Other information has been harder to obtain. Journalists asking critical questions of Miller at a public town meeting somehow instantly became trespassers on private property when exercising their freedom as members of the press.
Journalists need to be forceful in certain situations if we are to deliver our social service.
As you all know, or should know, each student pays a hefty amount of student fees every semester.
If you look closely at your bill, you might notice that one of those fees is an $11 media fee. This particular constitutes a large portion of both The Northern Light’s and KRUA’s yearly budget.
There is one problem, however. The fee is split and distributed unevenly, with The Northern Light receiving $5.75 and KRUA receiving $5.25.
Does this seem a little lopsided to you? Because it looks lopsided to us – us being The Northern Light and KRUA. Well, this year both organizations are making an effort to change the distribution of that fee, we are seeking to instate an equal split.
But, in order to make this happen, we need your help. On the elections ballot in November, there will be a proposal that outlines the proposed change in the distribution of funds; and we need you, the students, to vote in favor of the proposition.
It is important to realize that this is not an increase, the media fee will remain at $11 if this proposal is passed by the student body, it will only equalize the funding that TNL and KRUA receives from the fee.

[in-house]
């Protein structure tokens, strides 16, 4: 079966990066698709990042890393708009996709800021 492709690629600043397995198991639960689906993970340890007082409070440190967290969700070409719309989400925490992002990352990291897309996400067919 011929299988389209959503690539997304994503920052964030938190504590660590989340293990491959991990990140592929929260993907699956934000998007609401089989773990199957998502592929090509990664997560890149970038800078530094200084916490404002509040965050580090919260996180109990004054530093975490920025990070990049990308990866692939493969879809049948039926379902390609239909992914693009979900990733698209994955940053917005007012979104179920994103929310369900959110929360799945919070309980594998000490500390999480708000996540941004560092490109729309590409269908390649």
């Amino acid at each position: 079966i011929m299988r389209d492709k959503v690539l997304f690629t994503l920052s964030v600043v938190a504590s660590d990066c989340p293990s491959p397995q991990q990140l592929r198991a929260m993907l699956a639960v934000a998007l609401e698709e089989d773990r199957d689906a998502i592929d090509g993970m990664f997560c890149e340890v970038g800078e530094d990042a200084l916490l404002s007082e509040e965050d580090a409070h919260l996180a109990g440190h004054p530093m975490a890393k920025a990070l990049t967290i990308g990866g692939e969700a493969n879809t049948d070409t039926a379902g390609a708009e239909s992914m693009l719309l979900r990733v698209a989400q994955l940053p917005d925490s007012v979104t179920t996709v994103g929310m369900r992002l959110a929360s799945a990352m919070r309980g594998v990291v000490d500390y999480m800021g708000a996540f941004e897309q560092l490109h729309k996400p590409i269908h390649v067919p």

A $.25 change really does not seem like a whole lot, but, in actuality, it would total up to approximately $6,400 annually if the projected enrollments hold true. In a student organization, $6,400 is quite a large chunk of change and can go a very long way toward the betterment of the organization.
The reason that the fee was originally split the way it is, is because printing the paper costs a lot of money, and that extra couple of quarters was meant to offset that cost. It’s true, printing does cost quite a bit; this year printing costs have been projected at $41,935.
Printing costs have gone down, however. So, that influx of cash is no longer needed for The Northern Light to make ends meet.
On the other hand, KRUA’s costs have gone up substantially since this fee was first introduced. Almost everything that goes on at a radio station is dependent on technology to some extent, and I think we can all sympathize, knowing that technology is expensive – especially the specialized and very technical equipment that is needed at KRUA.
Bringing it back to the issue of voting; we need your vote on this issue. The approval of this fee would pave the way for the betterment of student media on campus as a whole.
If passed, the new split in funds would likely begin in the Fall 2011 semester, and though it may not directly affect all of us involved in student media now, it will have an indisputably positive effect on the future of student media at UAA.
So, this is our plea; please vote in favor of this proposal in November.
As many students don’t know, UAA is just finishing up a lengthy reaccreditation process. The process is important because if all of the colleges at UAA are once again accredited, it indicates to students and the public that the university is providing a quality education.